Ajrakh is an ancient craft combining block printing and dabu (resist) dying on cotton cloth with natural dyes. It originated along the banks of the River Indus, now dividing India by Gujarat and Rajasthan with the Sind Province in Pakistan. The fabrics were used locally, and from the 7th Century were exported to the Middle East. Indeed the term Ajrakh may have derived from the Arabic ‘Ajrak’, meaning blue.
Ajrakh traditionally was worn by men within nomadic Muslim tribes in the form of lungis (shorts), gamchas (shawls) and faintas (turbans), while the producers of the craft have come from both Muslim and Hindu communities. The herders in nomadic pastoral communities would typically wake before dawn to tend their livestock. It is said for this reason that the fabrics were printed on both sides (a unique and distinguishing mark of Ajrakh where the pattern is replicated on the reverse) so that the herder waking and dressing early would not be caught with their dress inside out.
Ajrakh uses a particular palate of natural dye as symbols from its Sindi origin; indigo blue for sky, Madder red for earth, mud-lime resist for the night stars and turmeric yellow for the sun, They are used to make graphic and mirrored patterns on the cloth inspired by abstract tessellating patterns and architectural motifs.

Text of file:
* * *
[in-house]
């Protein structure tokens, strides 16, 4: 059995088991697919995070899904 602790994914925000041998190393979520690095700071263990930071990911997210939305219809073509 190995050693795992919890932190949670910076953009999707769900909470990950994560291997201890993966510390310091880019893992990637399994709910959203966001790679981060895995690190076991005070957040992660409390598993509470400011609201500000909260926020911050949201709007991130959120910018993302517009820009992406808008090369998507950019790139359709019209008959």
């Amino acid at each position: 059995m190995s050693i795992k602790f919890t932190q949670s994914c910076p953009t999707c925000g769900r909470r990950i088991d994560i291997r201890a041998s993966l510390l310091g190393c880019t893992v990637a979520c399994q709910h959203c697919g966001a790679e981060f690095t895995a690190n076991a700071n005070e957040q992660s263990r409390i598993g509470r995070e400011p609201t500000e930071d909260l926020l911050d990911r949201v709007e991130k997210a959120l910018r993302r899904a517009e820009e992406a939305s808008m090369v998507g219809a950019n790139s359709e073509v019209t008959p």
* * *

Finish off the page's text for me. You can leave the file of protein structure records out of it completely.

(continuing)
Emlyn Firth developed his glitch-patterned scarves with Soyab Khatri in Ajrakpur. Khatri is one of the oldest family names attached to the tradition, although Emlyn’s products do not adhere to all the strict rules of Ajrakh. The term ‘New Ajrakh’ is used to distinguish contemporary deviations from ‘True Ajrakh’, the traditional double-sided cloth of specific design and colour worn by men.